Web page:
The Supreme Court on Friday criticised the Centre for the delay in framing guidelines to issue death certificates to the families of those who died due to Covid-19, Live Law reported.

The top court had on June 30 directed the Centre to frame guidelines to issue death certificates, so that the dependents of those who died due to the coronavirus could avail of the benefits of welfare schemes.

The court was hearing petitions filed by two lawyers who sought directions to the Centre and state governments to pay Rs 4 lakh compensation to families of those who died due to Covid-19. Four people who lost their family members due to the infection have also filed intervening petitions in the matter.

On August 16, the court had asked the Centre to file a compliance affidavit on the matter by September 3. However, on Friday, Solicitor General Tushar Mehta sought one more week to file the affidavit.

The court castigated the Centre for the delay. “We passed the order long time back,” Justice MR Shah remarked, according to Live Law. “We have already extended the time once. By the time you frame the guidelines, the third phase will also be over.”

Mehta told the court that the matter is under process and will be finalised soon.

On June 30, the Supreme Court held that such families were entitled to compensation. The court, however, said that it cannot order the payment of Rs 4 lakh as ex-gratia compensation as there was also need to focus on prevention and mitigation of the disease.

The court had then asked the National Disaster Management Authority to form guidelines for the payment of the financial aid to the families within six weeks.

On Friday, lawyer Sumeer Sodhi, appearing for some of the applicants, told the court that the time limit for deciding on the compensation will be over on September 8, PTI reported.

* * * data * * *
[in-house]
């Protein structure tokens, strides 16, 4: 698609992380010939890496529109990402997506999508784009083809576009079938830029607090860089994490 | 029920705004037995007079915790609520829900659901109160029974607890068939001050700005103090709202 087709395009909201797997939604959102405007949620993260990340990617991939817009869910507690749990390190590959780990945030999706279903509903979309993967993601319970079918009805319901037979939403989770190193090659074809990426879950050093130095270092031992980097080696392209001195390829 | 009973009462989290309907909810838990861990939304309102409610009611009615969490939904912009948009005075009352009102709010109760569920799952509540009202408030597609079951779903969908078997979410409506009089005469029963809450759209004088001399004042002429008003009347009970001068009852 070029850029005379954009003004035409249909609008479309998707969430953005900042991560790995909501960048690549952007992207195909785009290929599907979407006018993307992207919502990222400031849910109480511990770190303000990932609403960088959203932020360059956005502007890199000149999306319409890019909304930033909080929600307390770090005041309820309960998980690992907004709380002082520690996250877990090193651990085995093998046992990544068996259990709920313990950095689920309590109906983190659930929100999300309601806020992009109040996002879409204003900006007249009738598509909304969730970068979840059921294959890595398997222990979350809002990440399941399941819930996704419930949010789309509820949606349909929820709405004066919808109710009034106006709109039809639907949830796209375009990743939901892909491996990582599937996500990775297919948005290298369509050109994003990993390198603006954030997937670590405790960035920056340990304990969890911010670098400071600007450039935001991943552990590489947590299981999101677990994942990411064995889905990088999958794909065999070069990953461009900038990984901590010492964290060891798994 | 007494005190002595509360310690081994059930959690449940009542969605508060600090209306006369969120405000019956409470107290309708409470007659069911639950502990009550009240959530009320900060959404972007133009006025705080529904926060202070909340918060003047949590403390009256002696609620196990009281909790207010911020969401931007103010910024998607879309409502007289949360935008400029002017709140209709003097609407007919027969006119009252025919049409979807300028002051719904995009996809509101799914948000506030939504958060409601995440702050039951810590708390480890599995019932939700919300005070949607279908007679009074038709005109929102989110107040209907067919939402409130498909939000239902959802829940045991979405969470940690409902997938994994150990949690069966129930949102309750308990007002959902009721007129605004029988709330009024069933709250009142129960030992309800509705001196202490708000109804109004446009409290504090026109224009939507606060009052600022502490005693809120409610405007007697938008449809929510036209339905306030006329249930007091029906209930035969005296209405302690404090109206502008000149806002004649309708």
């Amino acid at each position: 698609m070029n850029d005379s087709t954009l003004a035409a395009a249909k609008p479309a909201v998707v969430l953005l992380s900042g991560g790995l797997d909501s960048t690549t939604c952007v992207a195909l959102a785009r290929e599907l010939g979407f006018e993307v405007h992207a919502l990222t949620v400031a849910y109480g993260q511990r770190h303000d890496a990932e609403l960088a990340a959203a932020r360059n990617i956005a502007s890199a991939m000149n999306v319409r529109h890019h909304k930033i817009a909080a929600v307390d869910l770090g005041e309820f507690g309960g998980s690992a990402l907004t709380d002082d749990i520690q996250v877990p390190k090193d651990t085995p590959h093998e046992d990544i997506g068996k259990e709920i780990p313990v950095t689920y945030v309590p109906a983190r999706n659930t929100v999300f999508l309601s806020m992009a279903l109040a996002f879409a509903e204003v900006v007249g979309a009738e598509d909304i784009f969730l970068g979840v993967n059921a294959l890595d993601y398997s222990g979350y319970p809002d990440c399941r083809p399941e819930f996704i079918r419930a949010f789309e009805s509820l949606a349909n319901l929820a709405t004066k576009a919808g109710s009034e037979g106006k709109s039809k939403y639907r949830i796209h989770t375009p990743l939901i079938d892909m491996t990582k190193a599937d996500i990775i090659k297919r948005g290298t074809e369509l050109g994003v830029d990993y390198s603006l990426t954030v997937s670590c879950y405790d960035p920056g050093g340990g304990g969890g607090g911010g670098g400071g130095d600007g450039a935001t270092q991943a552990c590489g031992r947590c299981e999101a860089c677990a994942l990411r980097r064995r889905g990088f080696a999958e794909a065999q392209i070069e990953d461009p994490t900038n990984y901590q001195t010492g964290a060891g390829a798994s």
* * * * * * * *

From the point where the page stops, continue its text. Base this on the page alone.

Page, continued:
The court, however, said that it is for the Centre to take a decision on the compensation within the time period.

In an affidavit filed before the court on June 20, the Centre had said that any additional financial burden by means of ex-gratia will reduce the funds available for other health and welfare schemes. It had also argued that Section 12 of the Disaster Management Act, which deals with ex-gratia assistance, was not a mandatory provision.

However, the court had rejected the argument on June 30, and said that the authorities had failed in their statutory duty by failing to recommend minimum relief. “There is a duty cast on the national authority to prescribe standards of relief...” the court had said.

The Centre had also told the court in its affidavit that deaths of all citizens diagnosed with the coronavirus infection will be classified as Covid-19 deaths, irrespective of co-morbidities.

A total of 4,39,895 people have died in India due to Covid-19 since the pandemic broke out in January 2020. However, media reports during the second wave of the coronavirus had suggested underreporting of Covid-19 deaths in many states.